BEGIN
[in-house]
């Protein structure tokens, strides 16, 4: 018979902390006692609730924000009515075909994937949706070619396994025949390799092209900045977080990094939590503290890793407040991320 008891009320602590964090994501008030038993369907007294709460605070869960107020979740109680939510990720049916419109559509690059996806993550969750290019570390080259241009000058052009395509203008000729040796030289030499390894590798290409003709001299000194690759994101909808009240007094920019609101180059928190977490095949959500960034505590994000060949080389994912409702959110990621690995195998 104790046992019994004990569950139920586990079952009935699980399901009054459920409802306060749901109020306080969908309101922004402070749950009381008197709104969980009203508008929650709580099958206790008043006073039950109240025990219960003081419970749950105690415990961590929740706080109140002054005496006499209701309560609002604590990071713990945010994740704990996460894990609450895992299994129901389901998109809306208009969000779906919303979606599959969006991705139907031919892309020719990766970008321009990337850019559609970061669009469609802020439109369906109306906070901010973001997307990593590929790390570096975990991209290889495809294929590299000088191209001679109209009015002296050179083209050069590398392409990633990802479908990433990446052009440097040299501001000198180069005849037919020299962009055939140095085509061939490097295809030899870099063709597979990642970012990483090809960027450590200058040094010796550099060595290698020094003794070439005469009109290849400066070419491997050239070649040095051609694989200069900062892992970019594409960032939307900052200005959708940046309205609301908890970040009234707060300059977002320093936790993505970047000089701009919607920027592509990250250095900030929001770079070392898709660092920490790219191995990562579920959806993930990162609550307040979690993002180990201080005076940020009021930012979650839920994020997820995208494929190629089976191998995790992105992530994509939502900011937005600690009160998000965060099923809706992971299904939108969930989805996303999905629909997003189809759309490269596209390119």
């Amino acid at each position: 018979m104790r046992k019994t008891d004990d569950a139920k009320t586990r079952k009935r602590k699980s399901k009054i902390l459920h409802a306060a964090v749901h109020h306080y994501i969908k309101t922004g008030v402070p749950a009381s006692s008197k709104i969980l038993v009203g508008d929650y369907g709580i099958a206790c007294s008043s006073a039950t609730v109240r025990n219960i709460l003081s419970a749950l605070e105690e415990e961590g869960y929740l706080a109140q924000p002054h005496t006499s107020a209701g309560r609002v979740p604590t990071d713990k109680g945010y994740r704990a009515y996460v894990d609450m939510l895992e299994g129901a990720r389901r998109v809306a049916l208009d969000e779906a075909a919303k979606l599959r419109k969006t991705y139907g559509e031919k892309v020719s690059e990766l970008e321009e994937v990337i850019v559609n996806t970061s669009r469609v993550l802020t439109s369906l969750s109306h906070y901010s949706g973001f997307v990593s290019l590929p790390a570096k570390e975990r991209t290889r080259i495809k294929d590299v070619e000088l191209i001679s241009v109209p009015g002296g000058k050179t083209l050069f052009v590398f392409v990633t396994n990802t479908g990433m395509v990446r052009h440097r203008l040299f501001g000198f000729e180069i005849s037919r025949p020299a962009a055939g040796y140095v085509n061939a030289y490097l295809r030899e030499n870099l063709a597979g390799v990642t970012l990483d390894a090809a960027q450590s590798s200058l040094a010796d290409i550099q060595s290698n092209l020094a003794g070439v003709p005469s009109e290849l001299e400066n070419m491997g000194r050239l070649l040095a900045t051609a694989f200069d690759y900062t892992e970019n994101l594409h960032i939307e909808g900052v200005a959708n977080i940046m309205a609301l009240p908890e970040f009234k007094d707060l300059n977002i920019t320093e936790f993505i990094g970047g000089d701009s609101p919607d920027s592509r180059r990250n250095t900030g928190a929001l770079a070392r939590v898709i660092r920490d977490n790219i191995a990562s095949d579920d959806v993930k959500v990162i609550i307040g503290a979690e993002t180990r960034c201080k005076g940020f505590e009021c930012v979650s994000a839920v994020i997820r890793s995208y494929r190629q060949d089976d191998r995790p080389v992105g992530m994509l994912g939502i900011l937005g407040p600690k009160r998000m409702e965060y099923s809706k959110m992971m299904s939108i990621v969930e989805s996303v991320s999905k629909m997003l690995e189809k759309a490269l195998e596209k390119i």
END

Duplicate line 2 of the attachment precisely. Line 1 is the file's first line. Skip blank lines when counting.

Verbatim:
């Protein structure tokens, strides 16, 4: 018979902390006692609730924000009515075909994937949706070619396994025949390799092209900045977080990094939590503290890793407040991320 008891009320602590964090994501008030038993369907007294709460605070869960107020979740109680939510990720049916419109559509690059996806993550969750290019570390080259241009000058052009395509203008000729040796030289030499390894590798290409003709001299000194690759994101909808009240007094920019609101180059928190977490095949959500960034505590994000060949080389994912409702959110990621690995195998 104790046992019994004990569950139920586990079952009935699980399901009054459920409802306060749901109020306080969908309101922004402070749950009381008197709104969980009203508008929650709580099958206790008043006073039950109240025990219960003081419970749950105690415990961590929740706080109140002054005496006499209701309560609002604590990071713990945010994740704990996460894990609450895992299994129901389901998109809306208009969000779906919303979606599959969006991705139907031919892309020719990766970008321009990337850019559609970061669009469609802020439109369906109306906070901010973001997307990593590929790390570096975990991209290889495809294929590299000088191209001679109209009015002296050179083209050069590398392409990633990802479908990433990446052009440097040299501001000198180069005849037919020299962009055939140095085509061939490097295809030899870099063709597979990642970012990483090809960027450590200058040094010796550099060595290698020094003794070439005469009109290849400066070419491997050239070649040095051609694989200069900062892992970019594409960032939307900052200005959708940046309205609301908890970040009234707060300059977002320093936790993505970047000089701009919607920027592509990250250095900030929001770079070392898709660092920490790219191995990562579920959806993930990162609550307040979690993002180990201080005076940020009021930012979650839920994020997820995208494929190629089976191998995790992105992530994509939502900011937005600690009160998000965060099923809706992971299904939108969930989805996303999905629909997003189809759309490269596209390119």